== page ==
“Patting ourselves on the back about how few plastic bags we now use allows us to ignore far more pressing environmental issues such as say, climate change, overpopulation, rapid species extinction, and the depletion of resources such as fresh water. Today's war on plastic bags is definitely worth fighting, but not if it is at the expense of these other concerns,” Lovelock told The Guardian.

Projects to fight the “white pollution” the frivolous use of plastic bags cause, have been met with a string of criticisms. According to the results of recent research the “plastax” scheme Ireland introduced in 2002, whereby a 15 cent tax was placed on each plastic bag, did lead to a 90 percent drop in the number of bags being used. However, the cost hike also led to a 400 percent increase in the number of bin liners being bought.

By encouraging the use of disposable paper bags, schemes aimed at alleviating the publics reliance on plastic bags are achieving their core purpose. But according to an independent lifecycle analysis expert assisted by Laura Degallaix, the “manufacture of paper bags consumes three times more water and emits about 80 percent more greenhouse gases than the production of plastic bags.”

Inconsistent and “surprise” charges for plastic shopping bags that are on the increase on the British high street, are causing mixed feelings amongst shoppers in the UK. Whilst some are enthusiastic about being encouraged to recycle bags and willing to cooperate, others remain somewhat miffed at having “another” new cost to worry about. Research carried out by RT in a supermarket in Cheshire revealed that different demographic groups are fairly consistent in their opinions about paying for plastic carrier bags. The survey also uncovered that the groups of people on tighter budgets, like students and pensioners, are more inclined to adhere with the scheme through a reluctance to pay for bags bred by poverty.

Joe and Sandy Willis are pensioners in the UK who are a little peeved at being charged for shopping bags. Like Janice Roberts, the Willis's are tired of frequently being surprised when they are asked for money for plastic shopping bags. The crunch time for Mr Willis was when he was charged five pence recently for a disposable bag in a charity shop. Mr Willis said:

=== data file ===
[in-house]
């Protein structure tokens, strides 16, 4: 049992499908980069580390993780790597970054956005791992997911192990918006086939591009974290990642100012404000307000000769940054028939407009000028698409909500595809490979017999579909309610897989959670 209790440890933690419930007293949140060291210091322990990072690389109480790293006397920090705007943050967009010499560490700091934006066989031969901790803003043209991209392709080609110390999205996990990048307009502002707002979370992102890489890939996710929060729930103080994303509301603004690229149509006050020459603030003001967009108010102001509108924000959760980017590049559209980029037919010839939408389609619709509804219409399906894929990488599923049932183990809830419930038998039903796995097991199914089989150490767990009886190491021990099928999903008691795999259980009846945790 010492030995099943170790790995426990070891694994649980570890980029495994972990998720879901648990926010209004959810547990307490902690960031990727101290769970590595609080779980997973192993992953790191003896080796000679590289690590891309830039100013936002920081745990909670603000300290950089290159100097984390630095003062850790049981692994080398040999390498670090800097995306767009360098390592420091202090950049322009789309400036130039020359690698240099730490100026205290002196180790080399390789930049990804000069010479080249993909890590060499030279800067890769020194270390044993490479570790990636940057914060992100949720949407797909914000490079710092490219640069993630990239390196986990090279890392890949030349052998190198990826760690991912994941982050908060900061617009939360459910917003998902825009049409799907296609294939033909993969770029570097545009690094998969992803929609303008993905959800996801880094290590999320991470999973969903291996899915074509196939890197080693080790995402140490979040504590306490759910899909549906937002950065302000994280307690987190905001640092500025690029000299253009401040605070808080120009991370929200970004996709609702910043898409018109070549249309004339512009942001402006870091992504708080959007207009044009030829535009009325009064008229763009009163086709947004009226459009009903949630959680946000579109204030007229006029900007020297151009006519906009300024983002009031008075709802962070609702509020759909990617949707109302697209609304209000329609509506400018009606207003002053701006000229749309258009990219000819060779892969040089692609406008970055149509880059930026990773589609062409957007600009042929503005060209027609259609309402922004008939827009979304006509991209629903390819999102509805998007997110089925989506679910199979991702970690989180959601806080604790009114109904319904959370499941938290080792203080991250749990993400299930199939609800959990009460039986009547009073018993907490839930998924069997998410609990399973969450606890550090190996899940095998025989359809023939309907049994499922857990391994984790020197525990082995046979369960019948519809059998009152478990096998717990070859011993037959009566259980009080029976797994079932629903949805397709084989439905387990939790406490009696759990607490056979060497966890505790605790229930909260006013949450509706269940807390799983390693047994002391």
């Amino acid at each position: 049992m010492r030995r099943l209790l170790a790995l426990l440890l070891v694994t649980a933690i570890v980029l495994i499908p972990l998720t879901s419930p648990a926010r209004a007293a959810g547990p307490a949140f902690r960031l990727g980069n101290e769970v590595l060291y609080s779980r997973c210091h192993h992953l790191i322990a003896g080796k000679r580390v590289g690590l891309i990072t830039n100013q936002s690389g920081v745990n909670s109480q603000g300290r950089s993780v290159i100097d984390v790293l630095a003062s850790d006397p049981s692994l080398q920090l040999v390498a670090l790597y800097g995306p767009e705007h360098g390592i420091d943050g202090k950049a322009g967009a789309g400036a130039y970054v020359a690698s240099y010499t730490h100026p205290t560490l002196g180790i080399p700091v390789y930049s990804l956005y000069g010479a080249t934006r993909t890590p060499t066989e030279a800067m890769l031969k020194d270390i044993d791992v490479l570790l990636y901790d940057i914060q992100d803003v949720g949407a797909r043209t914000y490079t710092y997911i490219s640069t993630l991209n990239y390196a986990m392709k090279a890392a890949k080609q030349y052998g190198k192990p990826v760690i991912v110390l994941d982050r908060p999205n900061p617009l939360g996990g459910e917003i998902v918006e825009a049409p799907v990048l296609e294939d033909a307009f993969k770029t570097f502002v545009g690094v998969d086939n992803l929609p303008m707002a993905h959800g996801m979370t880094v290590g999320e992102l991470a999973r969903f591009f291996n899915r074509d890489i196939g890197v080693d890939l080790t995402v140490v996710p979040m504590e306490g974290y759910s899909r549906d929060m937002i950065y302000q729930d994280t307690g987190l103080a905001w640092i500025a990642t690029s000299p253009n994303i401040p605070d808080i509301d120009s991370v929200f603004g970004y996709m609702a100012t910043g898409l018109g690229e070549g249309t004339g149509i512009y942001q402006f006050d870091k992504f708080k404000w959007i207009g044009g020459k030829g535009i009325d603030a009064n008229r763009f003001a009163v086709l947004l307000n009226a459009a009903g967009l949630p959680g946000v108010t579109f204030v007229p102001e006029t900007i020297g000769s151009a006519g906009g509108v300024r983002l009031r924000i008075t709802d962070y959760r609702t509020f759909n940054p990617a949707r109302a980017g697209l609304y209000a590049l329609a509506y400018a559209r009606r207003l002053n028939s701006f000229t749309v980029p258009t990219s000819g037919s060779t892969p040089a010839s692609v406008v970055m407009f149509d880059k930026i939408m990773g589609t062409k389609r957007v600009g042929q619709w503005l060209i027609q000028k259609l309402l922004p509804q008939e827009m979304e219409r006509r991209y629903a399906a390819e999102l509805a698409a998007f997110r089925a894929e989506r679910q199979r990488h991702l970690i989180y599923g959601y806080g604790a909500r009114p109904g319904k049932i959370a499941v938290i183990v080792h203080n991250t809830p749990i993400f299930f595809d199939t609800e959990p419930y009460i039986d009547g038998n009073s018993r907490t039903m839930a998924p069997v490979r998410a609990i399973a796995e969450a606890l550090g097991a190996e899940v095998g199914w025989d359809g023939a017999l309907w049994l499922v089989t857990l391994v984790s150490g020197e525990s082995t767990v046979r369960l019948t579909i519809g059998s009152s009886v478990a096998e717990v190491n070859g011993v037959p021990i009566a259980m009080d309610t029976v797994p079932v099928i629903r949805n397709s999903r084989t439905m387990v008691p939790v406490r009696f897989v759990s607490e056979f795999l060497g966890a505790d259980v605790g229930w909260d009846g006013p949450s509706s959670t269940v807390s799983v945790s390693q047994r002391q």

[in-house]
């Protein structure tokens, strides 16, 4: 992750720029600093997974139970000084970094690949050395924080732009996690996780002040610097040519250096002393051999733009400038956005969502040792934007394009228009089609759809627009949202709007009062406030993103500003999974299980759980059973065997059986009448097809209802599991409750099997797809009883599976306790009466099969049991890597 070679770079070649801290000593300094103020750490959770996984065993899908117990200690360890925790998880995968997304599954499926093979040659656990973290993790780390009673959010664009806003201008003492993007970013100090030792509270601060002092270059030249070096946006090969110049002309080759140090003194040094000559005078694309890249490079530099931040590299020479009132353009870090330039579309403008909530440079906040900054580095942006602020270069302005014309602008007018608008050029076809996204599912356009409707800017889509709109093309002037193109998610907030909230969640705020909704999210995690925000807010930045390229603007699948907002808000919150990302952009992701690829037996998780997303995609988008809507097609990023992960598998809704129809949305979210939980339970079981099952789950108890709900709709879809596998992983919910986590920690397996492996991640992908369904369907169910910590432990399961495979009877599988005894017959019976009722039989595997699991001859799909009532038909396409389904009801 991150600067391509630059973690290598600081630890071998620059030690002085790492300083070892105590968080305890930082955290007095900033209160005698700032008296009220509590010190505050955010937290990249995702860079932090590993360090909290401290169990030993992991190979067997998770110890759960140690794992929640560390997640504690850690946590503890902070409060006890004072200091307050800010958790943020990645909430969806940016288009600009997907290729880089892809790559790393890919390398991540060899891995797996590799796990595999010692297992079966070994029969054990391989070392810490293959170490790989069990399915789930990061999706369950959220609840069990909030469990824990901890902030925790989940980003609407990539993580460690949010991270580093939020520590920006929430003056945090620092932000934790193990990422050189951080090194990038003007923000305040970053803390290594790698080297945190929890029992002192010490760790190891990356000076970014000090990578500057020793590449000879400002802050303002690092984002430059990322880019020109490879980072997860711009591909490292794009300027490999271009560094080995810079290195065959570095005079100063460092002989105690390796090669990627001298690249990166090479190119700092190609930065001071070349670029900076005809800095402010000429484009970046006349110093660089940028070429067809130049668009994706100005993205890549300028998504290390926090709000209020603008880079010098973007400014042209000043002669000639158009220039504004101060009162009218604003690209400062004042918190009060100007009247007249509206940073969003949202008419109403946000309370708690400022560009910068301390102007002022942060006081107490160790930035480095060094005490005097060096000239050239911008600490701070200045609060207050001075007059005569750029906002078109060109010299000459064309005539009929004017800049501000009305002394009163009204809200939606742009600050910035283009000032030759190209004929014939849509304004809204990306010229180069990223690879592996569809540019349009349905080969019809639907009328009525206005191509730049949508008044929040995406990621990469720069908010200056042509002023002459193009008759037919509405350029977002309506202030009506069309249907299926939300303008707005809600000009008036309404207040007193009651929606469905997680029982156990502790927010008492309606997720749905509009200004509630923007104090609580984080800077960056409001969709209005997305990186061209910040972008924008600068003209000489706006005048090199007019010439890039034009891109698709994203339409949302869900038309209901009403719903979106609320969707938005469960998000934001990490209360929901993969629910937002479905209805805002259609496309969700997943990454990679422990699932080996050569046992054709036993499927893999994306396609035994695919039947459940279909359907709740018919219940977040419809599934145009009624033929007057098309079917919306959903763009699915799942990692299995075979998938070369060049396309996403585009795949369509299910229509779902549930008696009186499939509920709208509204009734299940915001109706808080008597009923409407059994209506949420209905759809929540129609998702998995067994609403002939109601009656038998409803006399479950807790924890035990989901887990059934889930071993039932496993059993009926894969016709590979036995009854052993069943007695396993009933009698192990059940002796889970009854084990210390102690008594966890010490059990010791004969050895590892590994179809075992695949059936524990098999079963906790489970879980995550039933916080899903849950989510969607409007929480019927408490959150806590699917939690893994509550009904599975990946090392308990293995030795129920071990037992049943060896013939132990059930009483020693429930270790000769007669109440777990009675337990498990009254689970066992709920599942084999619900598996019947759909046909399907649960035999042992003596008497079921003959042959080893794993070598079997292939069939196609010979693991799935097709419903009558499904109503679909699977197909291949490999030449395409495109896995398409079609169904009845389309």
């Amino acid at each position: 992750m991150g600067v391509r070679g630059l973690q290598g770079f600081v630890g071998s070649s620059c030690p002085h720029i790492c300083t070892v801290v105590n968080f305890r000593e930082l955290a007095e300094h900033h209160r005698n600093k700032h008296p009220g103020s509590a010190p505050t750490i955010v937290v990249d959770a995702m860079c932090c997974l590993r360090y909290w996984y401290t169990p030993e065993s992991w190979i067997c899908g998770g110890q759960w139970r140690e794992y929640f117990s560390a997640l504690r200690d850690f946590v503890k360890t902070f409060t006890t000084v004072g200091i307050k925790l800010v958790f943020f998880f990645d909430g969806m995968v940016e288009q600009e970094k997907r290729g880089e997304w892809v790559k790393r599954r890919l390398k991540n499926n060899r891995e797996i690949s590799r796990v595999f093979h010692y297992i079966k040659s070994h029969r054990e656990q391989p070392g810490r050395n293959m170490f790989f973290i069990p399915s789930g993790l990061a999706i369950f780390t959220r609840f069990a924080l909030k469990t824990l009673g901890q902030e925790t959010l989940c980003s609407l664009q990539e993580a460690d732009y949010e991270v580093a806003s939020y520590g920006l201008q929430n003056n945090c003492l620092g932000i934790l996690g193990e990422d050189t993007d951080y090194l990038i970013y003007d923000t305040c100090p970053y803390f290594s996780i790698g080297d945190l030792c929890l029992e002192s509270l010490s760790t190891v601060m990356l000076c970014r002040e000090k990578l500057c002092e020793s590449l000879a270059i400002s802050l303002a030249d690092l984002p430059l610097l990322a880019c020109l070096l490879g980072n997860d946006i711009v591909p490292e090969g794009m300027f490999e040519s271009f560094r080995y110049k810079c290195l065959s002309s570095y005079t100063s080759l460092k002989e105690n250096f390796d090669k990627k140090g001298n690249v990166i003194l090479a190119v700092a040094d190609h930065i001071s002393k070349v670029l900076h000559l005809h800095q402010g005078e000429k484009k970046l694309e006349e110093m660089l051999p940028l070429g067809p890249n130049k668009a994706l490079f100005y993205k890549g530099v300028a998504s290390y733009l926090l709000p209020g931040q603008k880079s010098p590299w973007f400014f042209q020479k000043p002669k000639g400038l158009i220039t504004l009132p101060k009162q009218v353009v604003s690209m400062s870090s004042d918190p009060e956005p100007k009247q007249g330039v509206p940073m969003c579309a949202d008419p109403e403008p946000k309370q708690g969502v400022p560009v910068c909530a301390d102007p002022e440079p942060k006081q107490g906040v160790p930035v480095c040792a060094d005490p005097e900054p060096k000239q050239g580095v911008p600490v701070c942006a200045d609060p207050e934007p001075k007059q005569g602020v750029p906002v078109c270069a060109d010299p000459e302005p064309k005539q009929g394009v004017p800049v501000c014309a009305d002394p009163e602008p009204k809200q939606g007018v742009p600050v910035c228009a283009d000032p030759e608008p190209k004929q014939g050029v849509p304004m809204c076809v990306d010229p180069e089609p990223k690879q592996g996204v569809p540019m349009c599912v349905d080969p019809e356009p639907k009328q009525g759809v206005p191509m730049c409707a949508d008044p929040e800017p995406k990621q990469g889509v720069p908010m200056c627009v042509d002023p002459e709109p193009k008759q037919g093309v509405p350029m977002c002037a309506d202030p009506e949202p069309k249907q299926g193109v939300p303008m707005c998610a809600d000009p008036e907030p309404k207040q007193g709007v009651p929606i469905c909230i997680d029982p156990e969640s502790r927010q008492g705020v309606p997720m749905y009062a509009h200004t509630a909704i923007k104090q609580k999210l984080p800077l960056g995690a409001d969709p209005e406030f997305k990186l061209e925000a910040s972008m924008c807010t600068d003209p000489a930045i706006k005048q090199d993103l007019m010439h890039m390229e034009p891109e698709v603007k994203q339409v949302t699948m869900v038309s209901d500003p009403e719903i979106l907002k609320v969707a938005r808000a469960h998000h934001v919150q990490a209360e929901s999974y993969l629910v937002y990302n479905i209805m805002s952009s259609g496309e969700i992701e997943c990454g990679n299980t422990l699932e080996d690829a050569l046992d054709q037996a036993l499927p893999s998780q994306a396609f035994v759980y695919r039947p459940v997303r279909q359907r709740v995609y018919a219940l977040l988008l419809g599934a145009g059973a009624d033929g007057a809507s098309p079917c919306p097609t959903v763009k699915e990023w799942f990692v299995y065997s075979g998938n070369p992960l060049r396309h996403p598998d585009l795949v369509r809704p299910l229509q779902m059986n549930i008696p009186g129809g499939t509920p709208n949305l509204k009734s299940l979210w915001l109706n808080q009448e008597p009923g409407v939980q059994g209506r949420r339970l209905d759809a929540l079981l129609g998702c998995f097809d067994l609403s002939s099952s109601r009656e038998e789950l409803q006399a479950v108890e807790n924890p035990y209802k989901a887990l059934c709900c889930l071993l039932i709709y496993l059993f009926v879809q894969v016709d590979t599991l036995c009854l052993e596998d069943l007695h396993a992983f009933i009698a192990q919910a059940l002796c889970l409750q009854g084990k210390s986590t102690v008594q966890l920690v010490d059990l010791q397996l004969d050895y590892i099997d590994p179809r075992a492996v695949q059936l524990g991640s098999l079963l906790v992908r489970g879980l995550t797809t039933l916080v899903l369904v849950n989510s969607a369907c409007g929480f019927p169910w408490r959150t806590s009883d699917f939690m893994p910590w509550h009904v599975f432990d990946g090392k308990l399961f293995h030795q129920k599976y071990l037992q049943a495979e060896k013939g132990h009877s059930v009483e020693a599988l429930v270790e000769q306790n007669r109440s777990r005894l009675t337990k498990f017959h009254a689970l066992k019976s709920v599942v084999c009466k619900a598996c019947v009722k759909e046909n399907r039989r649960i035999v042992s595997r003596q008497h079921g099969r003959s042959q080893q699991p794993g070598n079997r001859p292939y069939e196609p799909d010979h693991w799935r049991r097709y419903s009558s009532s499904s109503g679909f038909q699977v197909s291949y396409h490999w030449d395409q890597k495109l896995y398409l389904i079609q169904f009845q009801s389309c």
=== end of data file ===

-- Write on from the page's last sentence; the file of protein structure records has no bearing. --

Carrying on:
“Charging people for bags is reflective of today's “penny pinching” society. It is like O'Leary charging you to go to the toilet on Ryanair. I have heard plastic bags have little significance on the environment so therefore charging for them is just another way to make money out of shoppers. And when a charity shop starts charging for them…!”

Somewhat predictably people with a greater disposable income are less begrudging and more willing to pay for their carrier bags and therefore less likely to recycle.

34-year-old Rebecca Evans, a teacher from Cheshire, remains relatively indifferent to being charged for shopping bags:

“I did notice that Marks & Spencer started charging for their bags over a year ago and since then it seems to have caught on. Tesco and Sainsbury's have got it right by making “bags for life” available but also providing plastic bags for free and therefore giving the consumer the choice. But, hey, we're only talking pennies and if it helps the environment…” said the teacher.

According to the environmental site Treehugger.com, a representative of British supermarkets called the move to set a mandatory fee for plastic bags as a “steamroller to crack a walnut” and admitted that many environmentalists are more concerned about the over-packaging of food. Perhaps governments should concentrate on harmonizing policies concerning the distribution of shopping bags. Whilst the war on white pollution may battle on, at least this would stamp out any confusion and unwanted hidden costs for consumers.

Gabrielle Pickard for RT

Read also: Ecologically pure food does not exist